Romance

Reviews

Space & Time

There seems to be an unhealthy trend of shooting and wrapping film productions within a short time frame (A Fall from Grace, Appiness).  But for Toronto indie Space & Time, writer/director Shawn Gerrard sees the appeal of a patient process.  Space & Time has been shot over the period of 11 months;  allowing the film to naturally capture the passage of, well, space and time.  This lends a potentially special quality to the film’s story…

Reviews

Portrait of a Lady on Fire

Céline Sciamma’s highly acclaimed drama Portrait of a Lady on Fire is visceral filmmaking at its most eloquent.  So much of this period piece hinges on textures, sights, and sounds to make the audience believe that we’re living through someone’s romantic memories.

Festival Coverage

Toronto After Dark 2019: ‘James vs. His Future Self’ and ‘Making Monsters’

James vs. His Future Self (DIR. Jeremy LaLonde) Jeremy LaLonde’s recent movies have truly owned their genre in a unique way.  The Go-Getters was a gleefully foul play on the traditional buddy formula, and How to Plan an Orgy in a Small Town was a charming sex comedy.  With James vs. His Future Self, LaLonde takes a swing at crossing science fiction with a romance – it’s a sweet success.

Reviews

Non-Fiction

By: Jolie Featherstone The latest film from Olivier Assayas (Personal Shopper, Clouds of Sils Maria) is a classic comedy of manners imbued with dry wit and social commentary aplenty set amongst the bourgeois-bohemian Parisian publishing world.

Reviews

Long Shot

By: Jessica Goddard Could a beautiful, successful, Type A presidential hopeful like Charlize Theron’s Charlotte fall in love with a slovenly, jobless, political cynic like Seth Rogen’s Fred?  Long Shot is wholly predictable in both its conclusion to this question, and in how it gets us there.  From the standard drug-fuelled escapade we’ve come to anticipate once per Seth Rogen film, to the “maybe if one day he shows up in nicer clothes she’ll start…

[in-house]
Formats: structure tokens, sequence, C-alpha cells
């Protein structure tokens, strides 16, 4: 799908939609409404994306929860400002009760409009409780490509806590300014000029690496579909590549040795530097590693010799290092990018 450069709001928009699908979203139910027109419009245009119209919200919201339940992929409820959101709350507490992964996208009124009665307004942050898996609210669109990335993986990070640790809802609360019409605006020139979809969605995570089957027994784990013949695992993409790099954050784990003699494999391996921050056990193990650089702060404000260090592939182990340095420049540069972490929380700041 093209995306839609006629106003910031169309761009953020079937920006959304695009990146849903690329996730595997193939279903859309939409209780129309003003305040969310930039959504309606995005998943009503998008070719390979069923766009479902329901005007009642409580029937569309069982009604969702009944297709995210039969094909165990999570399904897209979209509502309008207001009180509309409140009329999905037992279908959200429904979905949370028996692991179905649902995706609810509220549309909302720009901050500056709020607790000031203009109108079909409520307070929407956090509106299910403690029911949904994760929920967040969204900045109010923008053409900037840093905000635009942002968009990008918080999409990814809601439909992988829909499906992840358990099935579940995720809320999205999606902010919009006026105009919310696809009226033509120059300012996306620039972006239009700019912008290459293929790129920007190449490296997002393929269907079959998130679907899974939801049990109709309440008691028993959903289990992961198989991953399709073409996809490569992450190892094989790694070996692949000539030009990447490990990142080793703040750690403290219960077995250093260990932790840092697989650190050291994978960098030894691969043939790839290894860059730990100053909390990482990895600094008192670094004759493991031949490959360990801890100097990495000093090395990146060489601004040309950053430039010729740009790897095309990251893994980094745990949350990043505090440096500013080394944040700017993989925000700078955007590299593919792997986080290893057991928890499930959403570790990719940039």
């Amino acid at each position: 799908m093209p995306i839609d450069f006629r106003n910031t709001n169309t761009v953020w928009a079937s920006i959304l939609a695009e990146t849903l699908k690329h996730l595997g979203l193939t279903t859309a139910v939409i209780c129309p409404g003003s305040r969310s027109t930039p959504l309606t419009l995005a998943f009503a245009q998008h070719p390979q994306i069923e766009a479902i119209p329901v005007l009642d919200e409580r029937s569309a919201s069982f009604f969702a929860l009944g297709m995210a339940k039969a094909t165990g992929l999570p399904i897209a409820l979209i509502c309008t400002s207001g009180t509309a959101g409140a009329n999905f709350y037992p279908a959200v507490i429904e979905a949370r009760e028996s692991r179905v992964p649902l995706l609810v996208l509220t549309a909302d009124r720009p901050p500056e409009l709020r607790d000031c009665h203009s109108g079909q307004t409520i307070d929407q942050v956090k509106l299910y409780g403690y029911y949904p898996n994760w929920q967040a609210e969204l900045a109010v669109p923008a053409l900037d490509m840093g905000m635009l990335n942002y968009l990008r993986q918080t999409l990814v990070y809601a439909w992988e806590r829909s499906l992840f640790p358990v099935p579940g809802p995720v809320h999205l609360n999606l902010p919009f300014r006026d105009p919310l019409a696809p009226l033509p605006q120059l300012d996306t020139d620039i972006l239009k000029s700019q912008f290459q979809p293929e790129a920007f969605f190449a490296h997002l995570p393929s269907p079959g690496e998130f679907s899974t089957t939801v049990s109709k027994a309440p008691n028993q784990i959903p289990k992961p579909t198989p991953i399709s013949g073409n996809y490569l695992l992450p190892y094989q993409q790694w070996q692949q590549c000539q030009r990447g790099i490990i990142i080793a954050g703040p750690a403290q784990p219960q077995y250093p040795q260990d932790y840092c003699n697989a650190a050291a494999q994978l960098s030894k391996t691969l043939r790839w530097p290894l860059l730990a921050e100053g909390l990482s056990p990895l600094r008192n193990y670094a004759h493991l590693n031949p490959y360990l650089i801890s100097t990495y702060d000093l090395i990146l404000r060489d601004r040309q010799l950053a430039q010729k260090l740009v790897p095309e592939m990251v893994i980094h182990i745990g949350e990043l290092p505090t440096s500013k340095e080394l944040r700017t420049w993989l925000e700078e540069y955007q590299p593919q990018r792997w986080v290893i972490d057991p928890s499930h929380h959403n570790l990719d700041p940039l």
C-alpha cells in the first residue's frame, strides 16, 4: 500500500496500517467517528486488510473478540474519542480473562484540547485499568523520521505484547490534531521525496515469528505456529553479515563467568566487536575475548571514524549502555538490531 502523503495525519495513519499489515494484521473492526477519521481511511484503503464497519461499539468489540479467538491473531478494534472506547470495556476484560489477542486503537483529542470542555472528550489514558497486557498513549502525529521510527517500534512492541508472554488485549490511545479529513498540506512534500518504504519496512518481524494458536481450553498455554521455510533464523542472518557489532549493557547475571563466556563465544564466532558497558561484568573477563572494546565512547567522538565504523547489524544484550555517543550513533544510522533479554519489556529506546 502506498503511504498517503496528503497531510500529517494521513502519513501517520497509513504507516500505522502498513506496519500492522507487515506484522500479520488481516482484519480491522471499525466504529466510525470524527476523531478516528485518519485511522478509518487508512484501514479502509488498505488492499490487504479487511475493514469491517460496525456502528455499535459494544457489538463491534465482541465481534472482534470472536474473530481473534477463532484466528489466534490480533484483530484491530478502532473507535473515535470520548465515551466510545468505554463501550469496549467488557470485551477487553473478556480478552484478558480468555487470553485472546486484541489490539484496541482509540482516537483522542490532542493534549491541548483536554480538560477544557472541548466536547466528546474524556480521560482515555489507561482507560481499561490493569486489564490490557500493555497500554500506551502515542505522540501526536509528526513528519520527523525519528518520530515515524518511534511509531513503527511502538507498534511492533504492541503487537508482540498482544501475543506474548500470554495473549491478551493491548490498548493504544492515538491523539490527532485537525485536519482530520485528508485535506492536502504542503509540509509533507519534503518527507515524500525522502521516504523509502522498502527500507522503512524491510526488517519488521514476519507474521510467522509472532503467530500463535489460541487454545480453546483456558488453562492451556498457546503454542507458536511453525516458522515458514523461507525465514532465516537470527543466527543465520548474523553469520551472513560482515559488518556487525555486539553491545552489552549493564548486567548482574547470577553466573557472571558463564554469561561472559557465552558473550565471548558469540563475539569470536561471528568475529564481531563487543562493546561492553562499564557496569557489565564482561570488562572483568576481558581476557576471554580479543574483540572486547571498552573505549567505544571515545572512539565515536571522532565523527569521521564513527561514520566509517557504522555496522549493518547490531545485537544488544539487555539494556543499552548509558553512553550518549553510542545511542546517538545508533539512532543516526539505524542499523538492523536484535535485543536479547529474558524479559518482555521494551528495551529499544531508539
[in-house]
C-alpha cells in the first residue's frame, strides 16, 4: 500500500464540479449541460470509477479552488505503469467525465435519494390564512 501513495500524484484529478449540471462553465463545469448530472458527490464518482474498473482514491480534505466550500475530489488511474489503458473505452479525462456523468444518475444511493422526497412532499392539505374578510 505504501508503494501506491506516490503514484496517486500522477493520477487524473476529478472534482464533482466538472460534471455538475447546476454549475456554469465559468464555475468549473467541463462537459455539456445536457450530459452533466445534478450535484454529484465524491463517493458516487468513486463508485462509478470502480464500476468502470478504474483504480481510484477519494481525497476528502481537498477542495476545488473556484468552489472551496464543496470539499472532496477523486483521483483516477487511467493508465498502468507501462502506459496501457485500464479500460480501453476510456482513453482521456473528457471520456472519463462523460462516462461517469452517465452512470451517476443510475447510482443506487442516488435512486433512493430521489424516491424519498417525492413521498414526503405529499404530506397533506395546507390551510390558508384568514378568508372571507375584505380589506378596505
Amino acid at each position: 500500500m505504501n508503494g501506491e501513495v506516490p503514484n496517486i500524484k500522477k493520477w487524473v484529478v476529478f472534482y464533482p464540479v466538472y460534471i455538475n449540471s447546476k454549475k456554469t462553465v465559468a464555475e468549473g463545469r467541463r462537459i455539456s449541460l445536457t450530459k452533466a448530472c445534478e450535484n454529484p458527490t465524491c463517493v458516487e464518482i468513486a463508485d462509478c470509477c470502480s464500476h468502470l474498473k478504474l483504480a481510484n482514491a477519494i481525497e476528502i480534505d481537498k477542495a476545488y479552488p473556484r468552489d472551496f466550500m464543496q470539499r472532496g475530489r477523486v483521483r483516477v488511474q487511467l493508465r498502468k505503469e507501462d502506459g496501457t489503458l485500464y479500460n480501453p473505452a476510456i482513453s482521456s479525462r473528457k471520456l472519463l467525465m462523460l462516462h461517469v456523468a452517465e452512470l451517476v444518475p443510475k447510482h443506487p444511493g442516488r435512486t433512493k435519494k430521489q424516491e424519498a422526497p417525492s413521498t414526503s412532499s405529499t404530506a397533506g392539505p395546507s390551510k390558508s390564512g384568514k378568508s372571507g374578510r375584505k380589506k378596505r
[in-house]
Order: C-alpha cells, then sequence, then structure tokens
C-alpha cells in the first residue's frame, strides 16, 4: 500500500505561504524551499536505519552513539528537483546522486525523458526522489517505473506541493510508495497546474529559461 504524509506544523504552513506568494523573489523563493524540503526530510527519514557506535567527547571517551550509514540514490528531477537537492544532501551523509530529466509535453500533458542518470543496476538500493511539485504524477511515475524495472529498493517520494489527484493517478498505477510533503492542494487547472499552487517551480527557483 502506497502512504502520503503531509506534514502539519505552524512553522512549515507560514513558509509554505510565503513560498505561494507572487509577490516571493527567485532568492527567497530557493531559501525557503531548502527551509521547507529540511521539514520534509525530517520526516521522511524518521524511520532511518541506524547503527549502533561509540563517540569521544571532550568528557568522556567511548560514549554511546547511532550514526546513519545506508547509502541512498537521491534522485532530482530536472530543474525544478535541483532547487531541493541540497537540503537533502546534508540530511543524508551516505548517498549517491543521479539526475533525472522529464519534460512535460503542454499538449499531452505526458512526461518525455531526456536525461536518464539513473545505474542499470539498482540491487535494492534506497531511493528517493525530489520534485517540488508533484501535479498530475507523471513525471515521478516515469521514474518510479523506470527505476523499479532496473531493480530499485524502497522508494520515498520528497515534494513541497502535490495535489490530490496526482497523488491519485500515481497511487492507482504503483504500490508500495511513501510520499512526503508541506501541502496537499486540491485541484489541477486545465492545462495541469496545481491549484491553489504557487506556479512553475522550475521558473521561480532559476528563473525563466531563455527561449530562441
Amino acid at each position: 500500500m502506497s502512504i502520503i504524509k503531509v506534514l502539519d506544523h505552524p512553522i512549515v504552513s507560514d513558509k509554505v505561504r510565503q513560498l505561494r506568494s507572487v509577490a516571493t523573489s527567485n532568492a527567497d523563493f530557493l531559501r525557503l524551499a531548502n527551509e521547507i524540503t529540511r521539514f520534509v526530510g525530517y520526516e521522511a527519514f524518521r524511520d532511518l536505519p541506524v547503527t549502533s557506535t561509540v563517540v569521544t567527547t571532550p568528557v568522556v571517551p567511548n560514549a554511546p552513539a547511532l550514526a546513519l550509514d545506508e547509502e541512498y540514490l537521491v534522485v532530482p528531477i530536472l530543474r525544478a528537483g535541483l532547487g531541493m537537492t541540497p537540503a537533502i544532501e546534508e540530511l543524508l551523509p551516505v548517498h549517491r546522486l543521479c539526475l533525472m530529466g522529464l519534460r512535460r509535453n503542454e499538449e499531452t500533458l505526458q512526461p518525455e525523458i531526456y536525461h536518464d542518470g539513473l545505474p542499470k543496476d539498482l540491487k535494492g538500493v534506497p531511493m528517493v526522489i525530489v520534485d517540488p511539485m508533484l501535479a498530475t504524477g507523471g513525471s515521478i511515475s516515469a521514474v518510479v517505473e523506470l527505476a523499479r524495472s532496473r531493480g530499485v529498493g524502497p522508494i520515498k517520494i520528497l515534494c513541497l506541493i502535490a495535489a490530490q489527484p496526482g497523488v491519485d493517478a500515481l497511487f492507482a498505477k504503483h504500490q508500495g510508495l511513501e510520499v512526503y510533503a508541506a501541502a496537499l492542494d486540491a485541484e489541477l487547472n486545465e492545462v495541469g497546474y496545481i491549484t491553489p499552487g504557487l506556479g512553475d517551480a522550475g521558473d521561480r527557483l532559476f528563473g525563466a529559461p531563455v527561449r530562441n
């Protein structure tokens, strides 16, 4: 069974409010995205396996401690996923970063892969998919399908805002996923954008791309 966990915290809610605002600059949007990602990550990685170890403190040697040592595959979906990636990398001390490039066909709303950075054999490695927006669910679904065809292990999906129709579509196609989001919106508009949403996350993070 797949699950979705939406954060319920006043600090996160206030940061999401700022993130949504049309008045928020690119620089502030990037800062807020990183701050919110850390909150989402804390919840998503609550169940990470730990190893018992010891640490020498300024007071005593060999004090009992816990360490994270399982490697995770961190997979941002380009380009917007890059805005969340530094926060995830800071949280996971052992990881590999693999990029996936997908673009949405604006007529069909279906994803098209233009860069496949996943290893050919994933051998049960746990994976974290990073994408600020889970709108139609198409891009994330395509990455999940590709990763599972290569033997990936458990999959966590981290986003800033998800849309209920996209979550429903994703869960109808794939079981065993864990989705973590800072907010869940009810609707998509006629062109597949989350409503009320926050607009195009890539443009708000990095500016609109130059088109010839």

Reviews

Acquainted

Acquainted is the type of indie that wants to say something profound about romance.  Little does writer/director Natty Zavitz know, dozens of other movies have beat him to the punch.

Reviews

Into Invisible Light

Into Invisible Light would have had better compatibility on stage than how it currently plays in its cinematic scope.  As it is, the movie’s fine – decent even.  But by projecting itself to fill a larger space, Shelagh Carter’s modest dialogue-driven drama calls attention to its barebones aesthetics when really these details should be, well, invisible.